Sunday, 14 September 2008

There's an egg in my soup...and other adventures of an Irishman in Poland - Tom Galvin


Up until two years ago I had no idea that so many polish people were in Ireland. I think I was in living on the moon. There's polish shops, polish newspapers, polish restaurants, polish signs in the banks, polish adds in the streets. An estimated 300.000 polish people are currently living and working across the country.
And I had no clue! Typical.
But anyway, when this book came out, it looked too funny not to give it a try. And it was, funny. Without being disrespectful or snobbish. No, this guy really loved Poland, so much that he stayed there for five years!
Tom Galvin went to Poland in the mid '90s to teach English in a State School for a year, and he ended up staying for four more, and marrying a polish woman in the meantime. So, it's less of a "travel" writing book, and more of a "stay-and-mingle-with-the-locals" kind of book. Which is essentially what I did. I meant to come to Ireland for a year, and I'm still here after four...
What I liked most about this book was its readability. I didn't expect a non-fiction book, about someone living abroad for few years, to be gripping. But it mostly was. It was a very quick and enjoyable read, which I would definitely recommend, even if you don't plan to travel to Poland anytime soon.
Some of the funniest parts were at the beginning, during his acclimatization stage, where he describes his struggling attempts to:
- buy food
- enjoy a cooked polish meal in a restaurant.
- hide empty bottles of beer in his coat.
- avoid the canteen meals.

One of my favourite part was his description of the butchers in his town: Butcher Nice, Butcher Nasty, Butcher Nervy and Butcher Nephritis. All women and all scary, except for Butcher Nice, of course. Here are my highlights:

Butcher Nasty is to animals what Satan in to God-fearing Christians. Mean and tight and with a stare that would stop a cuckoo emerging from its clock, she cuts cold meats using cheese-wire and a ruler.

Butcher Nervy is a schizophrenic. Although she works alone, I distinctly heard her talking to her 'assistant' one day when I asked for a pound of sausages...The type of character that would have floated around the mind of Hitchcock...

Butcher Nephritis's shop looks and smell like a leper's graveyard. But Butcher Nephritis is really a kind old soul, a typical country butcher, and perhaps only for this have the tools of her trade not been confiscated and herself locked away in a walk-in freezer for a minimum sentence of ten years.


I also laughed out loud when I read about his first night out in a proper restaurant:

The second course is "tatar", a serious disappointment, having starved all day for it. Tatar, I'm told proudly, is a typical 'delicacy', consisting of raw, minced beef mashed with raw onion and crowned with the yoke of a raw egg. It strikes the fear of God in me. I later learned that God was right to have struck his fear in me, as I'm told of a man who got a tapeworm from the stuff.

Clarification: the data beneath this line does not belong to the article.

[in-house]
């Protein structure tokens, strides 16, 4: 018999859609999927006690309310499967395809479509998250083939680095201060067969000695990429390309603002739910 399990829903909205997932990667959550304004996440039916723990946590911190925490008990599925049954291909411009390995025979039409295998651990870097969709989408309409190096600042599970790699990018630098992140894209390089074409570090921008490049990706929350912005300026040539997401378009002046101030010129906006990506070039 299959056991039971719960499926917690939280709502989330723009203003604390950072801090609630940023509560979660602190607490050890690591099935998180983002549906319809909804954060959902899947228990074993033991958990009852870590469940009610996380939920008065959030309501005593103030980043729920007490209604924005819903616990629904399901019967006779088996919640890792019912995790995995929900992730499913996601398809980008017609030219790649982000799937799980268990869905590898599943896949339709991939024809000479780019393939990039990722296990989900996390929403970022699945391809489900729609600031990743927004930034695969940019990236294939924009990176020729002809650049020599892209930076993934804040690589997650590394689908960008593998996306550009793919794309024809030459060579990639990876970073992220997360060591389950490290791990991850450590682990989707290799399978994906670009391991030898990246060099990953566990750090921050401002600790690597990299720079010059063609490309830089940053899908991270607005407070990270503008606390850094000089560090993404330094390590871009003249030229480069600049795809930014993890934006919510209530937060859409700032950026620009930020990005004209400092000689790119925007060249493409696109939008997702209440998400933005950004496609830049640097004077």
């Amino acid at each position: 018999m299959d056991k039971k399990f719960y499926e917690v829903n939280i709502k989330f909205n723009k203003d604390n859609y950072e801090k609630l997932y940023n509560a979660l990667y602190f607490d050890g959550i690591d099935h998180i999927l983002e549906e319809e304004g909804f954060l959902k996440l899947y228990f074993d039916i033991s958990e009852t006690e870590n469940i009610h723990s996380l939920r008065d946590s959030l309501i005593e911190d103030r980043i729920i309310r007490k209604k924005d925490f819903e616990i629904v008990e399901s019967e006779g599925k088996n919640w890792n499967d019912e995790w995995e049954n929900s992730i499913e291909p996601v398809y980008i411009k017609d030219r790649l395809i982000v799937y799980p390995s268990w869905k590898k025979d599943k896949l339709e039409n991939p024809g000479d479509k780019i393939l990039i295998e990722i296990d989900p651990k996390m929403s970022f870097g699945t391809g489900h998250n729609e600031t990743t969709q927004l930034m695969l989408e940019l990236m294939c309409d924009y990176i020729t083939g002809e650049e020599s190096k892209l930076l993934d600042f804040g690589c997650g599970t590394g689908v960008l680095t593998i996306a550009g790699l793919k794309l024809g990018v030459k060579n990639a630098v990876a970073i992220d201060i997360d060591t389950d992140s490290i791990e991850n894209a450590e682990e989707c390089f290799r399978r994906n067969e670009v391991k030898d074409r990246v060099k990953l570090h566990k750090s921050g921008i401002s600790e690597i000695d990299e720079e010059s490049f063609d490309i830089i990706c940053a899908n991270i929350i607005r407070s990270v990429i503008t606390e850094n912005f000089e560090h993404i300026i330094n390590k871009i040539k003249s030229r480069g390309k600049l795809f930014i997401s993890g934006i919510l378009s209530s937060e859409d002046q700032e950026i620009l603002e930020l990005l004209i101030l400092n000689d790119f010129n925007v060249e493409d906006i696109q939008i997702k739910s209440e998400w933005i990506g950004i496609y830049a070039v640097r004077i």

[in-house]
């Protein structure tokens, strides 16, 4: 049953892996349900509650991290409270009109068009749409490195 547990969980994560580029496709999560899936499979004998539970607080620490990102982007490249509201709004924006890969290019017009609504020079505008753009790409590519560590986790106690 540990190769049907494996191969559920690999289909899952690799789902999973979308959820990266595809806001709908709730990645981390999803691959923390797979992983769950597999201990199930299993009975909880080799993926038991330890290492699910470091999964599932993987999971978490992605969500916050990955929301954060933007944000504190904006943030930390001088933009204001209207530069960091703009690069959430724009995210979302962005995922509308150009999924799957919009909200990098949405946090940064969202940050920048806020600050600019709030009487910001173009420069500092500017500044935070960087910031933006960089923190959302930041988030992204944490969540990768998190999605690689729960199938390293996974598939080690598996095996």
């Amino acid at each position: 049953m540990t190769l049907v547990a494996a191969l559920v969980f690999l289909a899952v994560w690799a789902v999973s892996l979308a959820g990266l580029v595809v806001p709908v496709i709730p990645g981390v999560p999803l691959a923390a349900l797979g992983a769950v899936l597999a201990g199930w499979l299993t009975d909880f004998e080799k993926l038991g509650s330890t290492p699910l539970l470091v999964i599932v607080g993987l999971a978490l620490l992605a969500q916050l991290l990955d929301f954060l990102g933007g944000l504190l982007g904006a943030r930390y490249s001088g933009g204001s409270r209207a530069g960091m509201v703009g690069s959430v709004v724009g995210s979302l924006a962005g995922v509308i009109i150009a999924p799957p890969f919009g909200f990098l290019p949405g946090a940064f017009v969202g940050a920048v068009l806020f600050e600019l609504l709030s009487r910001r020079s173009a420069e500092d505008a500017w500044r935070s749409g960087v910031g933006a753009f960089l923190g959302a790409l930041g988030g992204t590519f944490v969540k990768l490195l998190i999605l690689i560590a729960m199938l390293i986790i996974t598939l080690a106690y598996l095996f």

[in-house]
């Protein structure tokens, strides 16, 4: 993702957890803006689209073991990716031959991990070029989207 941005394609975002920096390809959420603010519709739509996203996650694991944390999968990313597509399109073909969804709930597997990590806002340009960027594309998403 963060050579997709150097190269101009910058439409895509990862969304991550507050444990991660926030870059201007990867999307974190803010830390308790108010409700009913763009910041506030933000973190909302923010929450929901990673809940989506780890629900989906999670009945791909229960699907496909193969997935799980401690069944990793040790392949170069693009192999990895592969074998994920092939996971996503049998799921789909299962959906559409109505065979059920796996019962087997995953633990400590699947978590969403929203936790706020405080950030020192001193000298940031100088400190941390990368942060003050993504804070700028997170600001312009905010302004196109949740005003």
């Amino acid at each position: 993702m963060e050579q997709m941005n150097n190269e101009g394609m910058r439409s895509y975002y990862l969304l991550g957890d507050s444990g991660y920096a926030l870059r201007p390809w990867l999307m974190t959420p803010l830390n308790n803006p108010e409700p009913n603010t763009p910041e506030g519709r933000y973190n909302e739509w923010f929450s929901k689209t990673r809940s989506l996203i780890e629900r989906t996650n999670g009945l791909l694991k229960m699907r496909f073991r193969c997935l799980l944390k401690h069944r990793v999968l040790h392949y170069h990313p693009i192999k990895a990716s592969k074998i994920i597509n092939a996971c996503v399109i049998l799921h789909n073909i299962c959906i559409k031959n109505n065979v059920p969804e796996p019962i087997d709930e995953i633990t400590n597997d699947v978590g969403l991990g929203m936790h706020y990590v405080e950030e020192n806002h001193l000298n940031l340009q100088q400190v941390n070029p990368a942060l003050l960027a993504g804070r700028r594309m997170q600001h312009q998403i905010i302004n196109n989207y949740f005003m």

Yeeewww!

But the best part must be the "customised" buses. I don't know if they still exist,but I wish I could go to Poland just to experience a ride on them:D
Unlike most public transport systems, in which a driver might travel different routes and on different buses, Polish drivers usually have the one bus for the duration of their careers. They tend to customise it according to their tastes, with stickers, pendants, crosses, picture of Jesus and the Pope, and of course, their own stereo and music collection. In the majority of cases, the music is a brand known as "Disco Polo", a poorly produced imitation of nineties continental disco with a hint of Polish folk thrown in. The result is unsettling.


Now, except for the customised buses, I'm not sure I would want to spend such a long time in east Poland as Tom Galvin did (you see, now I even know that the west of Poland is reacher than the east!). I understand now why so people left as soon as they could. It didn't sound like a place that offered a future for young people,especially in the rural areas. But I really wish one day to go as a tourist, at least now I have a slight idea of what to expect!

3 comments:

Heather J. said...

definitely my kind of book! off to add it to the TBR list now ...

Nymeth said...

It sounds like my kind of book, too. My brother visited Poland a few years ago and he loved it. I'd like to go someday too - and when I do, I will definitely stay away from "tatar".

martish said...

hehe all right then :)